Nausea Caused By Trintellix And How To Manage It

In our latest question and answer, our pharmacist discusses nausea caused by Trintellix and some strategies to resolve it.


Hi there. I am currently taking Trintellix (vortioxetine) for ADHD and depression, and it's given me some nasty nausea, which I've heard is a common side effect. Is there a good OTC anti-nausea medication I could potentially take alongside it to calm nausea?

Asked by Annie On May 09, 2023

Answered by
Medical Content Reviewed By HelloPharmacist Staff

Published May 09, 2023
Last updated May 20, 2024

Key points

  • Trintellix can cause nausea, with higher doses increasing the likelihood and severity.
  • Nausea caused by Trintellix and other antidepressants typically improves after a few weeks of therapy.
  • Strategies to manage nausea include taking the medication with food, starting on a low dose and gradually increasing, and using over-the-counter antinausea medications for short-term relief.


Hello, and thanks for reaching out! Yes, Trintellix (vortioxetine) can certainly cause nausea. In fact, according to the prescribing information for the drug, nausea was the most common side effect reported in clinical trials.

In terms of how to manage it, there are several strategies, including some over-the-counter options as you mentioned in your question to us.

How Common Is Nausea In Those Taking Trintellix?

Nausea is a 'dose-related' side effect, meaning that it occurs more commonly, and often more severely, in those taking higher doses.

Below is a chart from the prescribing information for Trintellix showing the incidence rate of nausea for each dosage of the drug.

Trintellix Nausea Chart

You can see that nausea was reported as follows:

  • Trintellix 5mg: 21% of individuals experienced nausea
  • Trintellix 10mg: 26% of individuals experienced nausea
  • Trintellix 15mg: 32% of individuals experienced nausea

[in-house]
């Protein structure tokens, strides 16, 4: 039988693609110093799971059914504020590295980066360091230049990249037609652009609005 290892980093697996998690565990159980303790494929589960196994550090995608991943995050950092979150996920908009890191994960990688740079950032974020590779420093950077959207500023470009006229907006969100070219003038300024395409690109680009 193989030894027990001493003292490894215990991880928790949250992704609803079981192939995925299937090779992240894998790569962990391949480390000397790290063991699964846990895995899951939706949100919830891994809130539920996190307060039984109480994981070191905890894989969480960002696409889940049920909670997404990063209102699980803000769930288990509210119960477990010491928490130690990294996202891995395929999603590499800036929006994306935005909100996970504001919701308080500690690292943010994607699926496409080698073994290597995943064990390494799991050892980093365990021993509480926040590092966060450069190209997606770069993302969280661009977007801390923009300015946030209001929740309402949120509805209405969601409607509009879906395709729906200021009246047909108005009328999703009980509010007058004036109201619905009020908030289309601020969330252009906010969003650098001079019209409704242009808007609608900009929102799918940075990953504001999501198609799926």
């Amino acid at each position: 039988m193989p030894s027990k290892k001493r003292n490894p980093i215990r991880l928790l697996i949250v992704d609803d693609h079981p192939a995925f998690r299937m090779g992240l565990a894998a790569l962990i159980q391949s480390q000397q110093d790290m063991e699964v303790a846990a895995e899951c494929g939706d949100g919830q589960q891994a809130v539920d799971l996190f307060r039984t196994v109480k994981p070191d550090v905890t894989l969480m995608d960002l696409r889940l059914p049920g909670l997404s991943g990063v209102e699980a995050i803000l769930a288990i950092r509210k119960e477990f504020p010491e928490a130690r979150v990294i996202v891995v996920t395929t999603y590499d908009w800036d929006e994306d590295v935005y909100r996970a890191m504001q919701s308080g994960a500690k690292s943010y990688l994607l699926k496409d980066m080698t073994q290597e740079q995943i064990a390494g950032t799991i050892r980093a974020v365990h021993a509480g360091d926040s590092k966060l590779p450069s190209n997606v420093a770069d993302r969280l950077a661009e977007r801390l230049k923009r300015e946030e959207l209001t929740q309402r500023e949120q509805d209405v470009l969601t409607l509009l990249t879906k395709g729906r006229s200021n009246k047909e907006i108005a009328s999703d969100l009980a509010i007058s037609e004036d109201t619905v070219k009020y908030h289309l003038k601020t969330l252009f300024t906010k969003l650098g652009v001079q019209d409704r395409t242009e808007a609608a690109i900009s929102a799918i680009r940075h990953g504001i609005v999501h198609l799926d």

• Trintellix 20mg: 32% of individuals experienced nausea

Strategies To Relieve Nausea

It is important to note that Trintellix, and other antidepressant drugs that affect the neurotransmitter serotonin, commonly cause gastrointestinal side effects, like nausea, vomiting, and diarrhea. As mentioned in the section above, these side effects are dose-dependent.

The good news is that these side effects very often tend to get better after you have been taking the drug for a few weeks. So, your first strategy is really to try and get through the first few weeks of therapy.

Taking Trintellix with food can help to lessen the severity of these gastrointestinal side effects and it is generally recommended to do so. Food doesn't affect how Trintellix works or is absorbed, so you can feel safe doing so.

Another strategy to reduce nausea is to start on a low dose of Trintellix, and slowly increase your dosage over the course of a few weeks. Since nausea is dose-dependent, you are less likely to experience it on lower doses, and starting at these lower doses allows your body to get used to the drug.

Although generally not recommended for long-term use, over-the-counter antinausea medications can help during those first few weeks of therapy.

Drugs like Dramamine (dimenhydrinate), meclizine, and Benadryl (diphenhydramine), all available over the counter, can help reduce symptoms of nausea.

Final Words

Thanks so much for reaching out and I hope you found this helpful!


  • Trintellix Prescribing Information, Takeda
  • PRACTICE GUIDELINE FOR THE Treatment of Patients With Major Depressive Disorder, Psychiatry Online

About the Pharmacist

Dr. Brian Staiger, PharmD

Dr. Brian has been practicing pharmacy for over 13 years and has wide-ranging experiences in many different areas of the profession. From retail, clinical, program development, and administrative responsibilities, he's your knowledgeable and go-to source for all your pharmacy and medication-related questions! Dr. Brian Staiger also has herbalist training and educational certificates in the field of medical ethnobotany. Feel free to send him an email at [email protected]! You can also connect with Dr. Brian Staiger on LinkedIn.

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